Allium Species, Garden Onion, Edible Onion

Allium cepa

Family: Alliaceae
Genus: Allium (AL-ee-um) (Info)
Species: cepa (KEP-uh) (Info)
Synonym:Allium angolense
Synonym:Allium ascalonicum
Synonym:Cepa esculenta
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Water Requirements:

Average Water Needs; Water regularly; do not overwater

Sun Exposure:

Full Sun

Sun to Partial Shade




Foliage Color:



18-24 in. (45-60 cm)


6-9 in. (15-22 cm)


USDA Zone 3a: to -39.9 C (-40 F)

USDA Zone 3b: to -37.2 C (-35 F)

USDA Zone 4a: to -34.4 C (-30 F)

USDA Zone 4b: to -31.6 C (-25 F)

USDA Zone 5a: to -28.8 C (-20 F)

USDA Zone 5b: to -26.1 C (-15 F)

USDA Zone 6a: to -23.3 C (-10 F)

USDA Zone 6b: to -20.5 C (-5 F)

USDA Zone 7a: to -17.7 C (0 F)

USDA Zone 7b: to -14.9 C (5 F)

USDA Zone 8a: to -12.2 C (10 F)

USDA Zone 8b: to -9.4 C (15 F)

USDA Zone 9a: to -6.6 C (20 F)

USDA Zone 9b: to -3.8 C (25 F)

USDA Zone 10a: to -1.1 C (30 F)

USDA Zone 10b: to 1.7 C (35 F)

Where to Grow:

Unknown - Tell us


Unknown - Tell us

Bloom Color:

Pale Pink

Pale Yellow

White/Near White


Bloom Characteristics:

Unknown - Tell us

Bloom Size:

Unknown - Tell us

Bloom Time:

Mid Summer

Other details:

Unknown - Tell us

Soil pH requirements:

6.1 to 6.5 (mildly acidic)

6.6 to 7.5 (neutral)

Patent Information:


Propagation Methods:

By dividing rhizomes, tubers, corms or bulbs (including offsets)

From seed; direct sow outdoors in fall

From seed; winter sow in vented containers, coldframe or unheated greenhouse

From seed; sow indoors before last frost

By tip layering

Seed Collecting:

Bag seedheads to capture ripening seed

Allow seedheads to dry on plants; remove and collect seeds

Properly cleaned, seed can be successfully stored


This plant is said to grow outdoors in the following regions:

Glen Avon, California

Pedley, California

Rubidoux, California

Sunnyslope, California

Brooksville, Florida

Mcdonough, Georgia

Lenoir City, Tennessee

New Caney, Texas

Plano, Texas

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Gardeners' Notes:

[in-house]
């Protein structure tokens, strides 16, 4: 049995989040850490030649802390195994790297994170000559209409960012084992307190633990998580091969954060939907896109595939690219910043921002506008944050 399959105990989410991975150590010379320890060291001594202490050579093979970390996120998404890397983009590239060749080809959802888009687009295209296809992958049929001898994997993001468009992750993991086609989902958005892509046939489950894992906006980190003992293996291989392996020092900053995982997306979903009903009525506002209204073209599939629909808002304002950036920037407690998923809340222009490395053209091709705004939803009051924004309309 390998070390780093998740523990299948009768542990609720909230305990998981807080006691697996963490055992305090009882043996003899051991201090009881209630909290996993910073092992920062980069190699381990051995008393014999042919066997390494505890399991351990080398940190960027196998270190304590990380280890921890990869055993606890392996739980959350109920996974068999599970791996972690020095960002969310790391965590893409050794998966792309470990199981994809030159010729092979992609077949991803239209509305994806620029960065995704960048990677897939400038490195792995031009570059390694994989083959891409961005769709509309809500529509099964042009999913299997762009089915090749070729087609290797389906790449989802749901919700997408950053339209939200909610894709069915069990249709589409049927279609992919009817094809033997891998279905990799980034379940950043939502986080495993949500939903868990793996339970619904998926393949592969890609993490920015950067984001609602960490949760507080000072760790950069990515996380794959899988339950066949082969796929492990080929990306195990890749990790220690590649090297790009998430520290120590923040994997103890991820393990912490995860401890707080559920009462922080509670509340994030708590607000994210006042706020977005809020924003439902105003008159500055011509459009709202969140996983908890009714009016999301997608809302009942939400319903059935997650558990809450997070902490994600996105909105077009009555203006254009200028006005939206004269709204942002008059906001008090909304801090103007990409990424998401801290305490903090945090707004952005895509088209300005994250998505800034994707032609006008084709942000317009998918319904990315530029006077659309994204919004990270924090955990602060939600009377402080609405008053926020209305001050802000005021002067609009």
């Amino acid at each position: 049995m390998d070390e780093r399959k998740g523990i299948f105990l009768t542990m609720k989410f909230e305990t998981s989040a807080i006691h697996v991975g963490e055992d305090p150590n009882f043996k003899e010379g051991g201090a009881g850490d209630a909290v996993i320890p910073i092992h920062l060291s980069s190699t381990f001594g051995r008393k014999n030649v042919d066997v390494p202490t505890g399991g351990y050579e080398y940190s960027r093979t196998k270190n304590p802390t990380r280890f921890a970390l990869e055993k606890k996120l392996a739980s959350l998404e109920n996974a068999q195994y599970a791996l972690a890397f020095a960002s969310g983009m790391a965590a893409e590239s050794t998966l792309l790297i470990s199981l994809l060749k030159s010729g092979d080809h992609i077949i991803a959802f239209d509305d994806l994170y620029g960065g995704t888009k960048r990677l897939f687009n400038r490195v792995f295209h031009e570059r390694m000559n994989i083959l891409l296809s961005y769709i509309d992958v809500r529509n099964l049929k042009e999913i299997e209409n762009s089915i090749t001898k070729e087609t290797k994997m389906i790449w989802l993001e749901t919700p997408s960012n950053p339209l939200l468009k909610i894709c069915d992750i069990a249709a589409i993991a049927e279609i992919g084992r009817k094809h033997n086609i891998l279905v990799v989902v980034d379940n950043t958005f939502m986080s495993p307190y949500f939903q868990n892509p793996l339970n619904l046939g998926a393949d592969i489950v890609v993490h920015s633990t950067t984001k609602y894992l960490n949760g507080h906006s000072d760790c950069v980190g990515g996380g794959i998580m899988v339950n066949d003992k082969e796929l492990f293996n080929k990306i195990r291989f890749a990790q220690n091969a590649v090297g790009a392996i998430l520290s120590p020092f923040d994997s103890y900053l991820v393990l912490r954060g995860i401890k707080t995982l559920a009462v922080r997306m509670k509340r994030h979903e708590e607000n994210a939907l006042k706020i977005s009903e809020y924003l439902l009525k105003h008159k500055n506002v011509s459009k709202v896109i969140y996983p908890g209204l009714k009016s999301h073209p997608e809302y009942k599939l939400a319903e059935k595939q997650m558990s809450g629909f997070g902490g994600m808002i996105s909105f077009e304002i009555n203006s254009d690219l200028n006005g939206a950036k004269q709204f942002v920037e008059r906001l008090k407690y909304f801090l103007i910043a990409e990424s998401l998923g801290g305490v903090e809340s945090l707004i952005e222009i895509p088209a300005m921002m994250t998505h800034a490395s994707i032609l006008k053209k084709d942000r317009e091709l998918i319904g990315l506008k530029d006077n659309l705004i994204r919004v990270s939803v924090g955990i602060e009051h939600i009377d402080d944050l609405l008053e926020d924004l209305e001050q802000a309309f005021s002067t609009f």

On Jan 19, 2010, Rupeee from Riverside, CA (Zone 9b) wrote:

Also called Hill Onion, Mother Onion, and Pregnant Onion.
Produces onions up to 4" in diameter under good conditions, and 3" in diameter under average conditions.
When a small bulb (3/4") is planted, it will usually produce 1 or 2 larger bulbs.
When a large bulb (3 to 4") is planted, it will produce approximately 10 to 12 bulbs per cluster.
Flavorful, yet not strong. The 'Potato' onion has good drought resistance, pink root resistance, and is widely adapted for different growing regions, except Florida and southern Texas.
Especially valued for the keeping quality of the small and medium sized bulbs, which keep 8 to 12 months under good conditions.
We've kept small bulbs up to 18 months under ideal conditions.
Some old-timers grow this... read more


On May 7, 2002, lupinelover from Grove City, OH (Zone 6a) wrote:

Some onion types do not flower; instead they form bulblets on the tops of the leaves which can be used as sets for another crop, or eaten.

Laying over onion leaves before they flower helps to make the bulb grow bigger. Growing onions in the same place for several years also reportedly makes the bulbs grow bigger.

Onion flowers can be eaten; they are more strongly flavored than the bulb.


On Jan 3, 2002, Baa wrote:

The onion is one of the few edible crops almost every country in the world would recognise, it is also thought to be one of the oldest cultivated edible crops

Has long, mid green-blue green, hollow tube, onion scented leaves. All parts of the onion are edible but they are most often grown for their bulb which has a very long list of uses.

Onions prefer an open, well drained, fertile soil in full sun so prepare the bed well during Autumn. Prior to planting apply a general fertiliser (organic or chemical depending on your preference) and rake over. Tread down the raked area and rake again until the tilth is fine and even. Make rows half an inch deep and 9 inches apart.

Sow when the soil is workable for an Autumn crop, late February - early April.... read more